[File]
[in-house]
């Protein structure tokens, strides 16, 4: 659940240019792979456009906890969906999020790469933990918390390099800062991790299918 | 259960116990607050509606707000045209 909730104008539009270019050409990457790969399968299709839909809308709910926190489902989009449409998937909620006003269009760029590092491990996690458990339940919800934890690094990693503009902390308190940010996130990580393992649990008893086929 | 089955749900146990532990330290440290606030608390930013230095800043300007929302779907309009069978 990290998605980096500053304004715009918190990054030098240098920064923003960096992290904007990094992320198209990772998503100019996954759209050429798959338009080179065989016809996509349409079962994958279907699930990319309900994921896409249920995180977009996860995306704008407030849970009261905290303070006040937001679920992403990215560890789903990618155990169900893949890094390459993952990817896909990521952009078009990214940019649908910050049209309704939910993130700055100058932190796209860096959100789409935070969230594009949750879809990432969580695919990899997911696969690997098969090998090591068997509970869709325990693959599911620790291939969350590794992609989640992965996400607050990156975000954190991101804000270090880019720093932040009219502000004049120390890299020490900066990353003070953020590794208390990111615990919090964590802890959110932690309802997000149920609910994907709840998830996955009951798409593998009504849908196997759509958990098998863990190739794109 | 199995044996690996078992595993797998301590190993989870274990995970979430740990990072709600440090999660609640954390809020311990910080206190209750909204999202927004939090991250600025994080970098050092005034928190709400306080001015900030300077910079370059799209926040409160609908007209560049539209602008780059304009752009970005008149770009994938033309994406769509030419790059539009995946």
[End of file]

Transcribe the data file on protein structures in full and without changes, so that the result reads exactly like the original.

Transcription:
[in-house]
């Protein structure tokens, strides 16, 4: 659940240019792979456009906890969906999020790469933990918390390099800062991790299918 | 259960116990607050509606707000045209 909730104008539009270019050409990457790969399968299709839909809308709910926190489902989009449409998937909620006003269009760029590092491990996690458990339940919800934890690094990693503009902390308190940010996130990580393992649990008893086929 | 089955749900146990532990330290440290606030608390930013230095800043300007929302779907309009069978 990290998605980096500053304004715009918190990054030098240098920064923003960096992290904007990094992320198209990772998503100019996954759209050429798959338009080179065989016809996509349409079962994958279907699930990319309900994921896409249920995180977009996860995306704008407030849970009261905290303070006040937001679920992403990215560890789903990618155990169900893949890094390459993952990817896909990521952009078009990214940019649908910050049209309704939910993130700055100058932190796209860096959100789409935070969230594009949750879809990432969580695919990899997911696969690997098969090998090591068997509970869709325990693959599911620790291939969350590794992609989640992965996400607050990156975000954190991101804000270090880019720093932040009219502000004049120390890299020490900066990353003070953020590794208390990111615990919090964590802890959110932690309802997000149920609910994907709840998830996955009951798409593998009504849908196997759509958990098998863990190739794109 | 199995044996690996078992595993797998301590190993989870274990995970979430740990990072709600440090999660609640954390809020311990910080206190209750909204999202927004939090991250600025994080970098050092005034928190709400306080001015900030300077910079370059799209926040409160609908007209560049539209602008780059304009752009970005008149770009994938033309994406769509030419790059539009995946």